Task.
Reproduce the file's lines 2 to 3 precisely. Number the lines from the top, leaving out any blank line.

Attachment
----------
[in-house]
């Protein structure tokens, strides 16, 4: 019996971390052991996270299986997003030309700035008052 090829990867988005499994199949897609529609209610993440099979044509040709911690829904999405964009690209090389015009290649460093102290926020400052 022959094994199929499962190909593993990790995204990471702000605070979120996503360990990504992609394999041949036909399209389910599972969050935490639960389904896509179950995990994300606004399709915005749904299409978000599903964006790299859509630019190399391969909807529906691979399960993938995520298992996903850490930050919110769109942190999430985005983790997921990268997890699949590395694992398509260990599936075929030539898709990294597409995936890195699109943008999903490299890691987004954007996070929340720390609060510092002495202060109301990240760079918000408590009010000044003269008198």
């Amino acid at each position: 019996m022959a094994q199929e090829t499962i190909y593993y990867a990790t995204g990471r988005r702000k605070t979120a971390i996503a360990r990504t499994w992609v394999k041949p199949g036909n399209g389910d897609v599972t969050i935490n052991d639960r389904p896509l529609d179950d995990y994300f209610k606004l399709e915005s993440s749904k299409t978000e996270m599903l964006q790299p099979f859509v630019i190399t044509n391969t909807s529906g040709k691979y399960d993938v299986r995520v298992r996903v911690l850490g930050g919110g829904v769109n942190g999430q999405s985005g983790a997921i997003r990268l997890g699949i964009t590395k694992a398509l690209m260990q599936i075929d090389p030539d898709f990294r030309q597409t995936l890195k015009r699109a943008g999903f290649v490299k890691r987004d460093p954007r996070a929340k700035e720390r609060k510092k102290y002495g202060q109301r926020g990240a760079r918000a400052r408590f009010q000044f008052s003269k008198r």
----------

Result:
């Protein structure tokens, strides 16, 4: 019996971390052991996270299986997003030309700035008052 090829990867988005499994199949897609529609209610993440099979044509040709911690829904999405964009690209090389015009290649460093102290926020400052 022959094994199929499962190909593993990790995204990471702000605070979120996503360990990504992609394999041949036909399209389910599972969050935490639960389904896509179950995990994300606004399709915005749904299409978000599903964006790299859509630019190399391969909807529906691979399960993938995520298992996903850490930050919110769109942190999430985005983790997921990268997890699949590395694992398509260990599936075929030539898709990294597409995936890195699109943008999903490299890691987004954007996070929340720390609060510092002495202060109301990240760079918000408590009010000044003269008198």
């Amino acid at each position: 019996m022959a094994q199929e090829t499962i190909y593993y990867a990790t995204g990471r988005r702000k605070t979120a971390i996503a360990r990504t499994w992609v394999k041949p199949g036909n399209g389910d897609v599972t969050i935490n052991d639960r389904p896509l529609d179950d995990y994300f209610k606004l399709e915005s993440s749904k299409t978000e996270m599903l964006q790299p099979f859509v630019i190399t044509n391969t909807s529906g040709k691979y399960d993938v299986r995520v298992r996903v911690l850490g930050g919110g829904v769109n942190g999430q999405s985005g983790a997921i997003r990268l997890g699949i964009t590395k694992a398509l690209m260990q599936i075929d090389p030539d898709f990294r030309q597409t995936l890195k015009r699109a943008g999903f290649v490299k890691r987004d460093p954007r996070a929340k700035e720390r609060k510092k102290y002495g202060q109301r926020g990240a760079r918000a400052r408590f009010q000044f008052s003269k008198r």